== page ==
What happened this week with Eric Holder?
This week, a House Committee voted to hold Attorney General Eric Holder in Contempt of Congress.
What is "Contempt"?
The contempt process is the means by which Congress responds to certain acts that, in its view, obstruct its legislative function. According to CRS, "contempt may be used either to coerce compliance, punish the contemnor, and/or to remove the obstruction. Although arguably any action that directly obstructs the effort of Congress to exercise its constitutional powers may constitute a contempt, in recent times the contempt power has most often been employed in response to non-compliance with a duly issued congressional subpoena--whether in the form of a refusal to appear before a committee for purposes of providing testimony, or a refusal to produce requested documents."
Why is Congress Considering Holding Attorney General Holder in Contempt?
The House is seeking to hold Attorney General Eric Holder in contempt of Congress for blocking its efforts to get the facts about Operation Fast and Furious--a flawed Justice Department sting operation that allowed 2,000 weapons to fall into the hands of Mexican drug cartels, and is linked to the death of U.S. Border Patrol Agent Brian Terry. On June 20, 2012, the House Committee on Oversight and Government Reform reported a contempt resolution for Attorney General Holder. Specifically, the resolution asks the Department of Justice (DOJ) to hold Attorney General Holder in contempt for his "failure to comply with a Congressional subpoena" in the Fast and Furious investigation. The House Committee on Oversight and Government reform approved the contempt citation this week by a vote of 23-17.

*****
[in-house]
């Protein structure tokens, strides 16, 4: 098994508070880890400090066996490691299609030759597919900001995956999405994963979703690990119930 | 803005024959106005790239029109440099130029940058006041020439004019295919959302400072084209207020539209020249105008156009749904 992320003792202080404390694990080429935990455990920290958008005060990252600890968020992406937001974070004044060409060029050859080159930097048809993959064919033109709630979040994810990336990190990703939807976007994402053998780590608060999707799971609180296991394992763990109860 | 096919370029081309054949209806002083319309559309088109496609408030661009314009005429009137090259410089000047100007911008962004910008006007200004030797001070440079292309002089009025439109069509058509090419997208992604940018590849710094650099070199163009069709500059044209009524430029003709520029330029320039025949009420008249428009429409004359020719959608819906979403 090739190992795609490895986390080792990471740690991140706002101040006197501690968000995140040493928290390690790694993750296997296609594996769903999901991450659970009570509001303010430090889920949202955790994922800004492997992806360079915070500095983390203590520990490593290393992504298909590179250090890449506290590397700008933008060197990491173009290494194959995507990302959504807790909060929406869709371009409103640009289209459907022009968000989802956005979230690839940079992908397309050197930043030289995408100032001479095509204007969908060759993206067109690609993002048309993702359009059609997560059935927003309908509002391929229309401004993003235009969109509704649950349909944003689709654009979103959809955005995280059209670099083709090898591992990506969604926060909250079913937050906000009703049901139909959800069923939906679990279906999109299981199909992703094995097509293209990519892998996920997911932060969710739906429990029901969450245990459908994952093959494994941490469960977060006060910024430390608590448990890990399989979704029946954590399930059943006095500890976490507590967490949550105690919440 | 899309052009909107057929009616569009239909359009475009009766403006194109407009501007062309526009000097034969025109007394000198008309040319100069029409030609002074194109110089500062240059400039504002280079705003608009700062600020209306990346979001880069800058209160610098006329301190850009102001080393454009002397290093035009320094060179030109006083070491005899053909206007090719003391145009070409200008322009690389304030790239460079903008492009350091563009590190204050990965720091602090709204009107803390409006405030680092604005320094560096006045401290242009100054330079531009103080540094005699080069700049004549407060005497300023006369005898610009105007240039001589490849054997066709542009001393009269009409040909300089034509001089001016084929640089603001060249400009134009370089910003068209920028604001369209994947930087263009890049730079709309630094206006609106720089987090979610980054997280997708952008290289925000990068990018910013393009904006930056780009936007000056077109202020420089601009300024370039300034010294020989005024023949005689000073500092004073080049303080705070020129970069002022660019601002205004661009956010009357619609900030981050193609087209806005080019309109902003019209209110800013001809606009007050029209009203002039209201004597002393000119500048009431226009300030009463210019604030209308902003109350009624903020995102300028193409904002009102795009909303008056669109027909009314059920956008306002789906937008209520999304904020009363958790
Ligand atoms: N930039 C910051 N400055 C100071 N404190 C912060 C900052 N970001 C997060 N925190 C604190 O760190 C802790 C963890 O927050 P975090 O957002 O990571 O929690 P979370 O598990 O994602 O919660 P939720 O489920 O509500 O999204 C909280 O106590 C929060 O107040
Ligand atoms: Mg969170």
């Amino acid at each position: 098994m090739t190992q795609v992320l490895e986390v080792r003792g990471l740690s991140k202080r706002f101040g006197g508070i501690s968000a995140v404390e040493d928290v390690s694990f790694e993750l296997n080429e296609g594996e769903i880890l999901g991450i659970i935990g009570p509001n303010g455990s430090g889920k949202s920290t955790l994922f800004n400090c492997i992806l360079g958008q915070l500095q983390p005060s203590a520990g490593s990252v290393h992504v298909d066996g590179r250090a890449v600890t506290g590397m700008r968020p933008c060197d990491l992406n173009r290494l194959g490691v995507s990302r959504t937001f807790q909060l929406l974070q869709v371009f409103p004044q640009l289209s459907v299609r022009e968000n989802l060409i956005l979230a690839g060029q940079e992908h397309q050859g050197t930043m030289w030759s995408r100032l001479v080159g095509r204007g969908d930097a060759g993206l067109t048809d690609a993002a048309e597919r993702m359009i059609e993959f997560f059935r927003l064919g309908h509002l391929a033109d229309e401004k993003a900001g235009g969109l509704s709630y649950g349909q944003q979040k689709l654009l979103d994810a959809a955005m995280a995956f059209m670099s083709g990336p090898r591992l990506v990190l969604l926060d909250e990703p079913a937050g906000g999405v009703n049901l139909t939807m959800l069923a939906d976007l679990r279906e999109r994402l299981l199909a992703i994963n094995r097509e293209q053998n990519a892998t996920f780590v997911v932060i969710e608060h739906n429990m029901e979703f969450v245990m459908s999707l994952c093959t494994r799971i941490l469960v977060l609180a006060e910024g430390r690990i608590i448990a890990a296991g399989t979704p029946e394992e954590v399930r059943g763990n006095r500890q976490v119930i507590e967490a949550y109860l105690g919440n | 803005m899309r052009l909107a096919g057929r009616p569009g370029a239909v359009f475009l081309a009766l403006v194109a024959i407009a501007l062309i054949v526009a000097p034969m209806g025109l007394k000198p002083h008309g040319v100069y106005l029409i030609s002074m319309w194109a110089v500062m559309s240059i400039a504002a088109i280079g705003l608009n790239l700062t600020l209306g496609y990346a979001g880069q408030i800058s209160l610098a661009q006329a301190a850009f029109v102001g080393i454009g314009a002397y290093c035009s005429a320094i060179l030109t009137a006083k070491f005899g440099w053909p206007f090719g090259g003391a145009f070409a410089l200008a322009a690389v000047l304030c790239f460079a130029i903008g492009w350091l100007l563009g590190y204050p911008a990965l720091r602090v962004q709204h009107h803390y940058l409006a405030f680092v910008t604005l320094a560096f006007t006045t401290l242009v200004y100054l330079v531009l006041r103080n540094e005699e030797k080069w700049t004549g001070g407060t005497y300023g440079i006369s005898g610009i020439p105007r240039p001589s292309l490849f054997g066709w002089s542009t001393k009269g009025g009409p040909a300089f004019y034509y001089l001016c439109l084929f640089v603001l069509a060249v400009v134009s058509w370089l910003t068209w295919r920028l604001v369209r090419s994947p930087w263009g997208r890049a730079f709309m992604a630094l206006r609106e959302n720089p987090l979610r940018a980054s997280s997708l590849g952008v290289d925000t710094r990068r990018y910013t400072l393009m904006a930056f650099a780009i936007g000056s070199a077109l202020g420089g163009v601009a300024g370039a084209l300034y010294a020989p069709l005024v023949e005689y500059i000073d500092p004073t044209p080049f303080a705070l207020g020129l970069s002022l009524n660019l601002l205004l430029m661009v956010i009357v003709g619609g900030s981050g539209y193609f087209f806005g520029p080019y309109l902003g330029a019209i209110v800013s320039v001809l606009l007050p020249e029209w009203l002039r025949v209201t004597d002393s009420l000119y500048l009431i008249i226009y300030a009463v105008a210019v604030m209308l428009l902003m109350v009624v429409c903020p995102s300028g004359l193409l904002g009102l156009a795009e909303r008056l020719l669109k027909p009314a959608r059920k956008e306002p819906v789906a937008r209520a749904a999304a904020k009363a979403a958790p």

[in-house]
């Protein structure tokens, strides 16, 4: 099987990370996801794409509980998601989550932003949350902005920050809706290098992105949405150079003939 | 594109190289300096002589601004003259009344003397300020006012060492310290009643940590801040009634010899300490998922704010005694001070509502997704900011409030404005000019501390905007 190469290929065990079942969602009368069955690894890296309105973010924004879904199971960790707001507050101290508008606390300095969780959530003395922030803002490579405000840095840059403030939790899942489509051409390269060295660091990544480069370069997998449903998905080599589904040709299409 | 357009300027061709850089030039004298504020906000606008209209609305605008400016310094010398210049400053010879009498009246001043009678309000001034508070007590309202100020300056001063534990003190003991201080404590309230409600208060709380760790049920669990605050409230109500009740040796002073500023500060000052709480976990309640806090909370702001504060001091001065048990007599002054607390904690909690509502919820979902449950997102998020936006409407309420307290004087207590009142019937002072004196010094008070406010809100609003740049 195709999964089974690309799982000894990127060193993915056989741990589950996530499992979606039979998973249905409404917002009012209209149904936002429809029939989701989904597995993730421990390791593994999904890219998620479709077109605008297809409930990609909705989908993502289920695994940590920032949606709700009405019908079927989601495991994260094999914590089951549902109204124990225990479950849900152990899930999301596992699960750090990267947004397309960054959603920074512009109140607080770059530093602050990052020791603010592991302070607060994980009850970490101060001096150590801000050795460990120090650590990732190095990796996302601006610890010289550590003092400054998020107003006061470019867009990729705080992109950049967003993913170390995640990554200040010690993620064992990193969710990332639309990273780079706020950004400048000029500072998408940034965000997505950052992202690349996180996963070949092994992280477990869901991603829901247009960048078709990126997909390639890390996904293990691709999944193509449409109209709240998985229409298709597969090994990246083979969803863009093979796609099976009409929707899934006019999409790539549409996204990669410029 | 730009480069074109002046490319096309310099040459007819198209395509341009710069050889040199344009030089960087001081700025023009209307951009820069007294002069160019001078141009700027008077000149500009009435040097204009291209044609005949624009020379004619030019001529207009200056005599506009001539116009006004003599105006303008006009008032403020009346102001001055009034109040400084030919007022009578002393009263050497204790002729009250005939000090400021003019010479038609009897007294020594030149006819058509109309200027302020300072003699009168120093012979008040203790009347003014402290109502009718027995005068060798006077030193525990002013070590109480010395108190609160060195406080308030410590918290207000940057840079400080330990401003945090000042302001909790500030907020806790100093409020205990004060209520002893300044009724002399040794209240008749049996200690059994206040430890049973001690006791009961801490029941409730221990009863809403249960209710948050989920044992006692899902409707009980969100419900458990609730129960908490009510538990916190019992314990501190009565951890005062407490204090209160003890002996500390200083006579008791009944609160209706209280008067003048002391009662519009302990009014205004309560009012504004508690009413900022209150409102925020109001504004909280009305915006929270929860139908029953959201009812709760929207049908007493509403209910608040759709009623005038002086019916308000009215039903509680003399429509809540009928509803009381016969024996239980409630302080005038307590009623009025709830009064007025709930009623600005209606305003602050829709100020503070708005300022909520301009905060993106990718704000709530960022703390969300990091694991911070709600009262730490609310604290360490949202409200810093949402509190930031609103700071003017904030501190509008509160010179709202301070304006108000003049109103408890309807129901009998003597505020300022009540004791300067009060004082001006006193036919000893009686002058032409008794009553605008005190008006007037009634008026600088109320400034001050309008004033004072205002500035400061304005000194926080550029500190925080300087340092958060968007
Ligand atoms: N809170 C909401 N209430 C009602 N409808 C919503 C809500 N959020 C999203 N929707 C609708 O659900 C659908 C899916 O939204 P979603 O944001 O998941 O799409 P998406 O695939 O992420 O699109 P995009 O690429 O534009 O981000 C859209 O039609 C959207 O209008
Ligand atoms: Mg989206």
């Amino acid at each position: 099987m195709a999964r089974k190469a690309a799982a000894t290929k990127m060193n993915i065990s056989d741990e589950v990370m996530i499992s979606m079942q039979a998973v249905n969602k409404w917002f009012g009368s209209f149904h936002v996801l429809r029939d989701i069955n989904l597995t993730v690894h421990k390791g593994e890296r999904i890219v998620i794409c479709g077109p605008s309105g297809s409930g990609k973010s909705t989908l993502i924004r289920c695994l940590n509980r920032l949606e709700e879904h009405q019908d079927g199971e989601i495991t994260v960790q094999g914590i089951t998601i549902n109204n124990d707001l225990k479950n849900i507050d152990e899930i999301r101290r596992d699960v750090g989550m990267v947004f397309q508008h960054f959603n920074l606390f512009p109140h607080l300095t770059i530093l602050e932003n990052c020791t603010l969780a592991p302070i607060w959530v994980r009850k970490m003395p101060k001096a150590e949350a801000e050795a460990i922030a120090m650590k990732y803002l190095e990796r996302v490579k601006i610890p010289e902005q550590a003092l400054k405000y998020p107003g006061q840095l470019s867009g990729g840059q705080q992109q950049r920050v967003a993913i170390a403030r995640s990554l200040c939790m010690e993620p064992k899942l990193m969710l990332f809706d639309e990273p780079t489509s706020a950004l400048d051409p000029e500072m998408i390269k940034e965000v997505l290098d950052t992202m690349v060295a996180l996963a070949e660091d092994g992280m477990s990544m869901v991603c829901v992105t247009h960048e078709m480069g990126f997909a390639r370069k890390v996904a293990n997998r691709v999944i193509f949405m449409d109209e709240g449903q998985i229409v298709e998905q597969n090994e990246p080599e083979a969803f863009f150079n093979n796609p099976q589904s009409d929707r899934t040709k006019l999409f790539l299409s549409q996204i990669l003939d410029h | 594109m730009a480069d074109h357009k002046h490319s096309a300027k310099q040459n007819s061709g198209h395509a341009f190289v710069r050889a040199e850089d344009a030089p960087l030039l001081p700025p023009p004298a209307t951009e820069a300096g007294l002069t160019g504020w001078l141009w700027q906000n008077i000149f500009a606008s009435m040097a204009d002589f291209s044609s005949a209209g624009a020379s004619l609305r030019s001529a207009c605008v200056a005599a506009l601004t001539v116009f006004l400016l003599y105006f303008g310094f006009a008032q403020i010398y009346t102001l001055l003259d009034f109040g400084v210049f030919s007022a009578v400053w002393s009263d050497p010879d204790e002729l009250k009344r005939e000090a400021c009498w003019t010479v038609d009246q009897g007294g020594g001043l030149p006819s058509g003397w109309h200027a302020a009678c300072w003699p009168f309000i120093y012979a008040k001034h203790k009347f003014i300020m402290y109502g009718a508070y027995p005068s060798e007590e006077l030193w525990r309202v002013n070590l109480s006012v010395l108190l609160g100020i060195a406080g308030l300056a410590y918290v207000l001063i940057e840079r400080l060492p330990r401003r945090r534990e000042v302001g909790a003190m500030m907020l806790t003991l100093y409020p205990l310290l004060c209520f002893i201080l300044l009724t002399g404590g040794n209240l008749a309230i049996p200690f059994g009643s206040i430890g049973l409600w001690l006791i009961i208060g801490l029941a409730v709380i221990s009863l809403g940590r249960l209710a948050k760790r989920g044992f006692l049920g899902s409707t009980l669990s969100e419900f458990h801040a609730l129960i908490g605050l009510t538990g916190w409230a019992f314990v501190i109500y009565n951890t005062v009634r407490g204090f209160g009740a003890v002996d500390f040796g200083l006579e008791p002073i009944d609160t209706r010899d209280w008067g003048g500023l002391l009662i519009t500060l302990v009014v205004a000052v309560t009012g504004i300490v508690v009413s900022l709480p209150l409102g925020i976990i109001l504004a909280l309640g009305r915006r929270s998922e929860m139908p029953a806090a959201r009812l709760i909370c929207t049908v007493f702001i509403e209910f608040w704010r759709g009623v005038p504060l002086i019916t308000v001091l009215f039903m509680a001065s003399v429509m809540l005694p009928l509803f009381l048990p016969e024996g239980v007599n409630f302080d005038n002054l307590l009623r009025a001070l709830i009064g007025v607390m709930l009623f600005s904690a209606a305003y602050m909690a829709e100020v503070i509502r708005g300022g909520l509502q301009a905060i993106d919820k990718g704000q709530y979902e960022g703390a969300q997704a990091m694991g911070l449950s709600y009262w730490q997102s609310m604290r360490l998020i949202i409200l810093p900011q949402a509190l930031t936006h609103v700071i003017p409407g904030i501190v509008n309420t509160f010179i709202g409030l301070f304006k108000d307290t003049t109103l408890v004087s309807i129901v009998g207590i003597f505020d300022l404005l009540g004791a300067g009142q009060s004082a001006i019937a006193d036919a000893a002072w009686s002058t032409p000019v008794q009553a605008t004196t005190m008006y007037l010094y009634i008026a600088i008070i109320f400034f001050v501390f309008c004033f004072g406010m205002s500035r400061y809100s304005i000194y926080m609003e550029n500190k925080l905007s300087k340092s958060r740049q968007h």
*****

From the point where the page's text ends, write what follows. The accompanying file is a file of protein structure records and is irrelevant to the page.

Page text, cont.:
What about the President's healthcare bill?
The Supreme Court of the United States, or SCOTUS for short, is expected to rule as early as this week on the Constitutionality of the Affordable Care Act passed in 2010. Be sure to Like me on Facebook and follow me on Twitter (top right) for updates as soon as the decision has been announced.
What are you doing for jobs?
The House of Representatives has now passed nearly 30 jobs bills. (Track them here!) These measures would provide relief for businesses in a variety of ways, especially by empowering small business owners, fixing the tax code to help job creators, increasing competitiveness for U.S. manufacturers, encouraging entrepreneurship and growth, maximizing domestic energy production and paying down America's unsustainable debt burden.
But we won't stop now. We're looking forward to a summer schedule that is heavy on jobs.
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